I remember being inspired by my playground peers, telling me how they would one day conquer space travel or design new nations, just like they did after school in SimCity on their PCs. And after all these years, after all the Facebook pictures of former classmates with their new families and their lives seemingly not conquering new nations, a part of me still holds on to the idea that they are secretly playing out the goals they set out for themselves as children. That maybe at some point in the future they will turn around and be like “Ah! You see! We were just kidding all along, we’ve been secretly sailing the galaxies, whilst you foolishly doubted us.” It’s fun to daydream of the possible worlds that would support these kind of revelations.
As children we can fathom of all human history as if it were a pocket book that folded neatly into our hands. We imagined the kings and queens, the tribe leaders and the cavemen in all their color and splendor. The Diplodocus was an aesthetic sibling to the Giraffe, their long necks reminding us of the slides that we would run to in the park. On walks to school, we would have time to notice the dapply grey jacket sported by an overweight pigeon, on another the red-breasted tuxedo of an aristocratic robin. We might have imagined their faces, their spectacles, their conversations. We might have imagined their families, their friends, their interactions with lower species. We might have thought we would unlock the secrets of interacting with them, and sometimes we thought we had. We would dream of the freedom of adulthood to carry out our actions. Now looking at adulthood, it seems to have robbed many of us of our intellectual freedom, curiosity and aspiration for life.

The world’s greatest meme trap.

The German philosopher Theodor Adorno once wrote that “the human is indissolubly linked with imitation: a human being only becomes human at all by imitating other human beings.” It appears that by becoming an “adult”, we actively seek to be “adult-like”, which basically means fitting in to imitate others the best that we can. We have this notion of “growing up”, which may just be the world’s greatest meme trap. A trap where you need to mature out of adolescence, which was a time where you had an active imagination, experimented with your external appearance and tried to figure out who you were. But do we as adults each really know who we are? Or are we just trying to adhere to what the world tells us we should be? It seems much more logical that working out “who we are” would be a lifelong iterative process, perhaps one with no end. There is no fixed “I”. There is no one person we need to stick to being. How boring, to miss out on all the other flavors of life?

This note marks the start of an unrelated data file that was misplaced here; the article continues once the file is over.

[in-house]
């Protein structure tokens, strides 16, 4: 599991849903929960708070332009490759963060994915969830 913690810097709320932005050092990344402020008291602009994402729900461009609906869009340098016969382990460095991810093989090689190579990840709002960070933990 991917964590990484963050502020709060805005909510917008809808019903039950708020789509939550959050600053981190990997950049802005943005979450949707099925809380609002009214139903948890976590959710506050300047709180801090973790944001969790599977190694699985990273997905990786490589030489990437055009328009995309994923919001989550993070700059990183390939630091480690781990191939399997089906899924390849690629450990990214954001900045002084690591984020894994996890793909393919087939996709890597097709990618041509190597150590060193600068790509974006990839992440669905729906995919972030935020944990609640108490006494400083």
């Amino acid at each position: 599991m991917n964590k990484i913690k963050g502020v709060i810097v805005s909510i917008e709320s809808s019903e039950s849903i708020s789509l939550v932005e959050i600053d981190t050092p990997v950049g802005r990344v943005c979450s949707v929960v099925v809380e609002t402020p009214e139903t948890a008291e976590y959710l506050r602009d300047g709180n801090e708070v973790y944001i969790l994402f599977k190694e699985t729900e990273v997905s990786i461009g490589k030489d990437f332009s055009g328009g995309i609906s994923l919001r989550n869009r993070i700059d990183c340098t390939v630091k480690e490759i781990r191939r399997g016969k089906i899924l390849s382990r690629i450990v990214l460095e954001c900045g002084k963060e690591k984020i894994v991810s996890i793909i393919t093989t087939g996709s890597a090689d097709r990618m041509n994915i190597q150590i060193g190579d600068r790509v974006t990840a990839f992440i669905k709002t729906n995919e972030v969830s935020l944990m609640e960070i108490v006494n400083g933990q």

I remember being 14, with blue hair, always covered in leopard print, hitting up the punk gigs with my high school best friend Amber. We would don our Dr. Martens and fight our way through crowds, full of a lust for life and a deep love for the music. A few months ago, immediately disregarding a gig poster for one of our favorite bands provided an important self-check. Who was I now? What had I become? What iteration of myself, since that 14 year old, had I currently fallen into? Would that 14 year-old like me now? It only took me remembering my disregard of the poster, mainly out of fear, to realize she probably would have loathed me. It’s near impossible to keep track of one’s “self” over time, to catch what current iteration you’re on. We lose track – there’s currently no logging, no continuity, no reflection without biased hindsight. I think most of our childhood selves would abhor us now. We become a sponge for everyone else’s ideas, reflecting the world around us. And until we collectively agree that the scene we reflect is utopian, we have to attempt to resist it.

Devil’s advocate to our own convictions.

Imagine a state of mind, free from any biases – from anything, read, felt or experienced. Almost (if not totally) impossible, we’re left to deducing things to logic. But the idea of training oneself to be free from as much cultural, social or personal bias lies the foundation for attempting rational thought. For some it comes easy, but for the most of us it’s something we need to train ourselves to do. To a degree, we all need to at least attempt to think outside of ourselves and to play devil’s advocate to our own convictions and our current state of existence. To wonder what we think of ourselves right now, at a time when we knew much less about the world. A time before the world told us who we should be. Perhaps the hardest challenge in the world is to keep up a character of non-imitation, especially when the world specifically defines your “maturity” by your ability to imitate well.
Do you remember who you were before the world told you who you should be? I do. And she provides a constant point of reference for self-awareness, and she got me to go to that gig and I loved it. It’s a question that we could benefit from asking ourselves on a regular basis. The ultimate win would be in marrying these two worlds, adopting our younger mindsets with the capacity that we gain as adults. Because in reality, the eight year-old in you was right. But if you want to sail the galaxies then you should probably start now.
And it starts with realizing that you can.

Kenneth Goldsmith on the end of the Internet

The internet seems endless. But is it really? A conversation with American poet and artist Kenneth Goldsmith.